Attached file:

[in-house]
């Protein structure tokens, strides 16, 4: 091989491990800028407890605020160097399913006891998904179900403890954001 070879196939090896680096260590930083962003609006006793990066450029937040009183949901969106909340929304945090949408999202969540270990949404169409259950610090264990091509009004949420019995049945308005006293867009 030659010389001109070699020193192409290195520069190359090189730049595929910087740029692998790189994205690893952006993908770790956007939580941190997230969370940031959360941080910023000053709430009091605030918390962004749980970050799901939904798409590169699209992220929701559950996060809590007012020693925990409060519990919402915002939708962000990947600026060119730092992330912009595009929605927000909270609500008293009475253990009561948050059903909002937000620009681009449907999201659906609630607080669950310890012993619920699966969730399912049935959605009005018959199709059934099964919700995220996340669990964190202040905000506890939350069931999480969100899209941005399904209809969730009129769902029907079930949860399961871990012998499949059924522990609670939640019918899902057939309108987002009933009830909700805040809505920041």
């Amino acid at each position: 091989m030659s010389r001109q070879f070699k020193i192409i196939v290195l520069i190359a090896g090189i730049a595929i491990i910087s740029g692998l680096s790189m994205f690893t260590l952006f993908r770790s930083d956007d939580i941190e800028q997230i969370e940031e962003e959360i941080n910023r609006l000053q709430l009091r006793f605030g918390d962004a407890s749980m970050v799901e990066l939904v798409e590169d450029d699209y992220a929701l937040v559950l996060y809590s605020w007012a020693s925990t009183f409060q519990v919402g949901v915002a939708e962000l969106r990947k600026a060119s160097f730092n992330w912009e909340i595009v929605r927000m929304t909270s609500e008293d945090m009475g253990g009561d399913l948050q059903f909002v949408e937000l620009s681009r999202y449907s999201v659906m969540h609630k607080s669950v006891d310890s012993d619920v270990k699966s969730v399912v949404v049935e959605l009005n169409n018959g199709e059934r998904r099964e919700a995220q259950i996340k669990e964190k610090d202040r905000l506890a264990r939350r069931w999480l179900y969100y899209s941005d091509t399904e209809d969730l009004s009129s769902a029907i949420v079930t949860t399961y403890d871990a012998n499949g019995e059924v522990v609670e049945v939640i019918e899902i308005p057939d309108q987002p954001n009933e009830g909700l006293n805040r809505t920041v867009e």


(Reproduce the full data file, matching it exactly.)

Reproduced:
[in-house]
């Protein structure tokens, strides 16, 4: 091989491990800028407890605020160097399913006891998904179900403890954001 070879196939090896680096260590930083962003609006006793990066450029937040009183949901969106909340929304945090949408999202969540270990949404169409259950610090264990091509009004949420019995049945308005006293867009 030659010389001109070699020193192409290195520069190359090189730049595929910087740029692998790189994205690893952006993908770790956007939580941190997230969370940031959360941080910023000053709430009091605030918390962004749980970050799901939904798409590169699209992220929701559950996060809590007012020693925990409060519990919402915002939708962000990947600026060119730092992330912009595009929605927000909270609500008293009475253990009561948050059903909002937000620009681009449907999201659906609630607080669950310890012993619920699966969730399912049935959605009005018959199709059934099964919700995220996340669990964190202040905000506890939350069931999480969100899209941005399904209809969730009129769902029907079930949860399961871990012998499949059924522990609670939640019918899902057939309108987002009933009830909700805040809505920041």
């Amino acid at each position: 091989m030659s010389r001109q070879f070699k020193i192409i196939v290195l520069i190359a090896g090189i730049a595929i491990i910087s740029g692998l680096s790189m994205f690893t260590l952006f993908r770790s930083d956007d939580i941190e800028q997230i969370e940031e962003e959360i941080n910023r609006l000053q709430l009091r006793f605030g918390d962004a407890s749980m970050v799901e990066l939904v798409e590169d450029d699209y992220a929701l937040v559950l996060y809590s605020w007012a020693s925990t009183f409060q519990v919402g949901v915002a939708e962000l969106r990947k600026a060119s160097f730092n992330w912009e909340i595009v929605r927000m929304t909270s609500e008293d945090m009475g253990g009561d399913l948050q059903f909002v949408e937000l620009s681009r999202y449907s999201v659906m969540h609630k607080s669950v006891d310890s012993d619920v270990k699966s969730v399912v949404v049935e959605l009005n169409n018959g199709e059934r998904r099964e919700a995220q259950i996340k669990e964190k610090d202040r905000l506890a264990r939350r069931w999480l179900y969100y899209s941005d091509t399904e209809d969730l009004s009129s769902a029907i949420v079930t949860t399961y403890d871990a012998n499949g019995e059924v522990v609670e049945v939640i019918e899902i308005p057939d309108q987002p954001n009933e009830g909700l006293n805040r809505t920041v867009e």